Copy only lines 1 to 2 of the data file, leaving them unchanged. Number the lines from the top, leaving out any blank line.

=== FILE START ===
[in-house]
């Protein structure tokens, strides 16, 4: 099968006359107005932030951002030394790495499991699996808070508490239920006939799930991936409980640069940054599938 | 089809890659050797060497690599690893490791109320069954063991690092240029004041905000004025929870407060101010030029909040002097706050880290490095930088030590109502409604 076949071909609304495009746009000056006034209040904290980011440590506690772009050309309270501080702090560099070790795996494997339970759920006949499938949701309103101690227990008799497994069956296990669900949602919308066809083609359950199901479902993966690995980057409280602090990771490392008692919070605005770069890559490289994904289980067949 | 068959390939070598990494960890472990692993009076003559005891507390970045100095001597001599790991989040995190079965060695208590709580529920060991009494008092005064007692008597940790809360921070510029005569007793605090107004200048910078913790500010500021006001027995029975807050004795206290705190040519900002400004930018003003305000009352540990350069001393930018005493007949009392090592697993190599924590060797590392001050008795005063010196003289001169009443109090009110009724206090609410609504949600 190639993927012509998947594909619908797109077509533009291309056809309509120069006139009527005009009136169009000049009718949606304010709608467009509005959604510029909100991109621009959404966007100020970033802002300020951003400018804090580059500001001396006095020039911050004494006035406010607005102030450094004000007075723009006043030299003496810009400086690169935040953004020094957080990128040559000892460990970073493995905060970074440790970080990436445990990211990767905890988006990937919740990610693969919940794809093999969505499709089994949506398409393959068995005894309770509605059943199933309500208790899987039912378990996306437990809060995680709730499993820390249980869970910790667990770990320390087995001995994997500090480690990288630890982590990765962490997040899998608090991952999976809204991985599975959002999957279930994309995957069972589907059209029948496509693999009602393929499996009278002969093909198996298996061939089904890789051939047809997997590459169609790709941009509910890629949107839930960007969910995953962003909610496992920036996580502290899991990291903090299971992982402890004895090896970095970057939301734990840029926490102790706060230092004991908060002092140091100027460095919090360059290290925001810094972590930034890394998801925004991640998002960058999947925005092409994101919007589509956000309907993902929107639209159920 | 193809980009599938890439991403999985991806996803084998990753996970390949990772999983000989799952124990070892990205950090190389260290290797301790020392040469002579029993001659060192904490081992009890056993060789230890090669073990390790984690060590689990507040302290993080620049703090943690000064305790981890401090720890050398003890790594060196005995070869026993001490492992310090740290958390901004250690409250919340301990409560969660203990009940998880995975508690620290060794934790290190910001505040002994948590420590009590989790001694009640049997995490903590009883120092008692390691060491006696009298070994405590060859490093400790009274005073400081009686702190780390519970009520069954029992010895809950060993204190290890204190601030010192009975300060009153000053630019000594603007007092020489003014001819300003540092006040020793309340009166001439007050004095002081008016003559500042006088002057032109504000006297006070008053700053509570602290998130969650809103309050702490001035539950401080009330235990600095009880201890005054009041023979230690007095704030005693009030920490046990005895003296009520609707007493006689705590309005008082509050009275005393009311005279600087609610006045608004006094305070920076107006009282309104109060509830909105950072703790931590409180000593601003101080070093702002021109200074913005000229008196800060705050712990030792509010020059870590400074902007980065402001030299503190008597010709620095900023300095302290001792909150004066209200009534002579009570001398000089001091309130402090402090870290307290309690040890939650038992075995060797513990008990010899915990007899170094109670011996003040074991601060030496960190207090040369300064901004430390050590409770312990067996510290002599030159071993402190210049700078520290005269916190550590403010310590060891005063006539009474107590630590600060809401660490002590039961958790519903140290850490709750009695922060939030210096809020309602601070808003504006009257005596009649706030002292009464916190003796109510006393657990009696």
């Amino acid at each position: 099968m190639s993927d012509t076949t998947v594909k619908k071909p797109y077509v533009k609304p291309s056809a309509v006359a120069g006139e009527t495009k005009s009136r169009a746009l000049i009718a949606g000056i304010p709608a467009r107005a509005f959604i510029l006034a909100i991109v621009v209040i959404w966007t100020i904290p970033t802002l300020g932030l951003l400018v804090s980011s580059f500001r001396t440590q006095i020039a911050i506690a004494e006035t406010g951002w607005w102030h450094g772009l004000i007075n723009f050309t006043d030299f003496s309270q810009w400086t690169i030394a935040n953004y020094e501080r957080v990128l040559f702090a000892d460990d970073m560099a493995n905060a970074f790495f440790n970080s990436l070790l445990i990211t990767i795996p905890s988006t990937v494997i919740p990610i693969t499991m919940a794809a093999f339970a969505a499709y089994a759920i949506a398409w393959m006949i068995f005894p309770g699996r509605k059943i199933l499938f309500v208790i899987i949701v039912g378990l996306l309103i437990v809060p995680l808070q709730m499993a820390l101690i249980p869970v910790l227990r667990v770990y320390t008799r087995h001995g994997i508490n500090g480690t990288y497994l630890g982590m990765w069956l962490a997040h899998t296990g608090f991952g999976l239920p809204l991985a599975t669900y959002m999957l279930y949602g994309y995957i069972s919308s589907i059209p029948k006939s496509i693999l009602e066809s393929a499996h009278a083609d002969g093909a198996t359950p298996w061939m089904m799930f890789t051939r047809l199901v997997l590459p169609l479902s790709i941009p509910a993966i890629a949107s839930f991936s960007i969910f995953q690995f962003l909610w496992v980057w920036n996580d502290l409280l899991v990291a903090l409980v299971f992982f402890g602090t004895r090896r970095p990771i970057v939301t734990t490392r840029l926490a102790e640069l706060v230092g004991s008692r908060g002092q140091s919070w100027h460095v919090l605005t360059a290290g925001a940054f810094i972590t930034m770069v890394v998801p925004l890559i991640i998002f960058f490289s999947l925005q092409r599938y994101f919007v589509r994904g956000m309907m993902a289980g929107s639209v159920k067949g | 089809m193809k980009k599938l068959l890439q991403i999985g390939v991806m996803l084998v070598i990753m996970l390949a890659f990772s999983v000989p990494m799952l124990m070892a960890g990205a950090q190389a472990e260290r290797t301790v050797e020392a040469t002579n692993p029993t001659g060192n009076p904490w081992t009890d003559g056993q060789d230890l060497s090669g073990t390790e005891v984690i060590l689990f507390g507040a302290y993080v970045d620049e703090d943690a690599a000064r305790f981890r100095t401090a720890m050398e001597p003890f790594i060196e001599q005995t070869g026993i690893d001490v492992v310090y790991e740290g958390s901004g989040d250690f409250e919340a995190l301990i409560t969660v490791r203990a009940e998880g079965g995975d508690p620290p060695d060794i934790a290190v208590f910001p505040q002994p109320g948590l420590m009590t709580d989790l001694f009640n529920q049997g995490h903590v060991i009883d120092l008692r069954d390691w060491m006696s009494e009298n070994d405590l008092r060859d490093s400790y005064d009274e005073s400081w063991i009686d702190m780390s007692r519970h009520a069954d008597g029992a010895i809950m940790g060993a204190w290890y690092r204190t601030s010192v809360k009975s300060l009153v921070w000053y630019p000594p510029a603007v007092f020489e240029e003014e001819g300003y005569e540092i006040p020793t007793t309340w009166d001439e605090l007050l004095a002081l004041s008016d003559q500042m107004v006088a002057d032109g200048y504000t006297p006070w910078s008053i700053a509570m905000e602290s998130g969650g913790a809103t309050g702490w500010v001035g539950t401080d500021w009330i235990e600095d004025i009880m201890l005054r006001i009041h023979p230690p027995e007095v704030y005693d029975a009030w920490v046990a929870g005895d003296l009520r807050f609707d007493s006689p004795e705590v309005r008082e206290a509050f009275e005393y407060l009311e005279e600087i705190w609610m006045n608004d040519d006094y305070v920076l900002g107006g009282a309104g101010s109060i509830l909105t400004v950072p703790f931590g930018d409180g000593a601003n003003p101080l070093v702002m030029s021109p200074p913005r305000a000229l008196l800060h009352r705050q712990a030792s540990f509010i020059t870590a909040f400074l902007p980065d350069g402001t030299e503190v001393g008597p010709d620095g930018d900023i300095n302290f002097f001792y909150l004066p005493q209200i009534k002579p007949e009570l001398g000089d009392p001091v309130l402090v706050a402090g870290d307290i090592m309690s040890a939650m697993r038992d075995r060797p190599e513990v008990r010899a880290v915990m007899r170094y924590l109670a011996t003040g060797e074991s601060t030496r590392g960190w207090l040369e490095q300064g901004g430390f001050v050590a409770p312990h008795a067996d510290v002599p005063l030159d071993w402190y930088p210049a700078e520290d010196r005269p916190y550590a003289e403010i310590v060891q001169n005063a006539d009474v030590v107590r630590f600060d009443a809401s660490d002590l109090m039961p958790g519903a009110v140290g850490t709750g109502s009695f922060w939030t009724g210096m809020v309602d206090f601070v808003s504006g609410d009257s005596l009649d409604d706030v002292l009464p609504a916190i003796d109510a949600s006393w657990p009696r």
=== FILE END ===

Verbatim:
[in-house]
């Protein structure tokens, strides 16, 4: 099968006359107005932030951002030394790495499991699996808070508490239920006939799930991936409980640069940054599938 | 089809890659050797060497690599690893490791109320069954063991690092240029004041905000004025929870407060101010030029909040002097706050880290490095930088030590109502409604 076949071909609304495009746009000056006034209040904290980011440590506690772009050309309270501080702090560099070790795996494997339970759920006949499938949701309103101690227990008799497994069956296990669900949602919308066809083609359950199901479902993966690995980057409280602090990771490392008692919070605005770069890559490289994904289980067949 | 068959390939070598990494960890472990692993009076003559005891507390970045100095001597001599790991989040995190079965060695208590709580529920060991009494008092005064007692008597940790809360921070510029005569007793605090107004200048910078913790500010500021006001027995029975807050004795206290705190040519900002400004930018003003305000009352540990350069001393930018005493007949009392090592697993190599924590060797590392001050008795005063010196003289001169009443109090009110009724206090609410609504949600 190639993927012509998947594909619908797109077509533009291309056809309509120069006139009527005009009136169009000049009718949606304010709608467009509005959604510029909100991109621009959404966007100020970033802002300020951003400018804090580059500001001396006095020039911050004494006035406010607005102030450094004000007075723009006043030299003496810009400086690169935040953004020094957080990128040559000892460990970073493995905060970074440790970080990436445990990211990767905890988006990937919740990610693969919940794809093999969505499709089994949506398409393959068995005894309770509605059943199933309500208790899987039912378990996306437990809060995680709730499993820390249980869970910790667990770990320390087995001995994997500090480690990288630890982590990765962490997040899998608090991952999976809204991985599975959002999957279930994309995957069972589907059209029948496509693999009602393929499996009278002969093909198996298996061939089904890789051939047809997997590459169609790709941009509910890629949107839930960007969910995953962003909610496992920036996580502290899991990291903090299971992982402890004895090896970095970057939301734990840029926490102790706060230092004991908060002092140091100027460095919090360059290290925001810094972590930034890394998801925004991640998002960058999947925005092409994101919007589509956000309907993902929107639209159920 | 193809980009599938890439991403999985991806996803084998990753996970390949990772999983000989799952124990070892990205950090190389260290290797301790020392040469002579029993001659060192904490081992009890056993060789230890090669073990390790984690060590689990507040302290993080620049703090943690000064305790981890401090720890050398003890790594060196005995070869026993001490492992310090740290958390901004250690409250919340301990409560969660203990009940998880995975508690620290060794934790290190910001505040002994948590420590009590989790001694009640049997995490903590009883120092008692390691060491006696009298070994405590060859490093400790009274005073400081009686702190780390519970009520069954029992010895809950060993204190290890204190601030010192009975300060009153000053630019000594603007007092020489003014001819300003540092006040020793309340009166001439007050004095002081008016003559500042006088002057032109504000006297006070008053700053509570602290998130969650809103309050702490001035539950401080009330235990600095009880201890005054009041023979230690007095704030005693009030920490046990005895003296009520609707007493006689705590309005008082509050009275005393009311005279600087609610006045608004006094305070920076107006009282309104109060509830909105950072703790931590409180000593601003101080070093702002021109200074913005000229008196800060705050712990030792509010020059870590400074902007980065402001030299503190008597010709620095900023300095302290001792909150004066209200009534002579009570001398000089001091309130402090402090870290307290309690040890939650038992075995060797513990008990010899915990007899170094109670011996003040074991601060030496960190207090040369300064901004430390050590409770312990067996510290002599030159071993402190210049700078520290005269916190550590403010310590060891005063006539009474107590630590600060809401660490002590039961958790519903140290850490709750009695922060939030210096809020309602601070808003504006009257005596009649706030002292009464916190003796109510006393657990009696």